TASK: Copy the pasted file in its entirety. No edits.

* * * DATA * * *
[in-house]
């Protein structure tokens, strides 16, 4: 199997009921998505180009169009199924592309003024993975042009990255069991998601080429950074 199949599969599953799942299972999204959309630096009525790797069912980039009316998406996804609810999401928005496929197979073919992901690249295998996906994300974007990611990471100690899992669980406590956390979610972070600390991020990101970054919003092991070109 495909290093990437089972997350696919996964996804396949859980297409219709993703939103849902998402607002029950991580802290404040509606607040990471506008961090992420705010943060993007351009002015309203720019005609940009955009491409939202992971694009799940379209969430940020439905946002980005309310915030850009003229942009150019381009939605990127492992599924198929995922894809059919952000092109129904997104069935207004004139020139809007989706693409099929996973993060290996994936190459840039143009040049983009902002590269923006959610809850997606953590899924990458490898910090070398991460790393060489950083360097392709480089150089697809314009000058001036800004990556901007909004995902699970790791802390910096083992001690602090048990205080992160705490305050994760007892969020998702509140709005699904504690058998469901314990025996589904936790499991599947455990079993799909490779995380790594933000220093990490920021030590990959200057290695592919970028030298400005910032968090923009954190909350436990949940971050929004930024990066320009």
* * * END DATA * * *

[in-house]
């Protein structure tokens, strides 16, 4: 199997009921998505180009169009199924592309003024993975042009990255069991998601080429950074 199949599969599953799942299972999204959309630096009525790797069912980039009316998406996804609810999401928005496929197979073919992901690249295998996906994300974007990611990471100690899992669980406590956390979610972070600390991020990101970054919003092991070109 495909290093990437089972997350696919996964996804396949859980297409219709993703939103849902998402607002029950991580802290404040509606607040990471506008961090992420705010943060993007351009002015309203720019005609940009955009491409939202992971694009799940379209969430940020439905946002980005309310915030850009003229942009150019381009939605990127492992599924198929995922894809059919952000092109129904997104069935207004004139020139809007989706693409099929996973993060290996994936190459840039143009040049983009902002590269923006959610809850997606953590899924990458490898910090070398991460790393060489950083360097392709480089150089697809314009000058001036800004990556901007909004995902699970790791802390910096083992001690602090048990205080992160705490305050994760007892969020998702509140709005699904504690058998469901314990025996589904936790499991599947455990079993799909490779995380790594933000220093990490920021030590990959200057290695592919970028030298400005910032968090923009954190909350436990949940971050929004930024990066320009």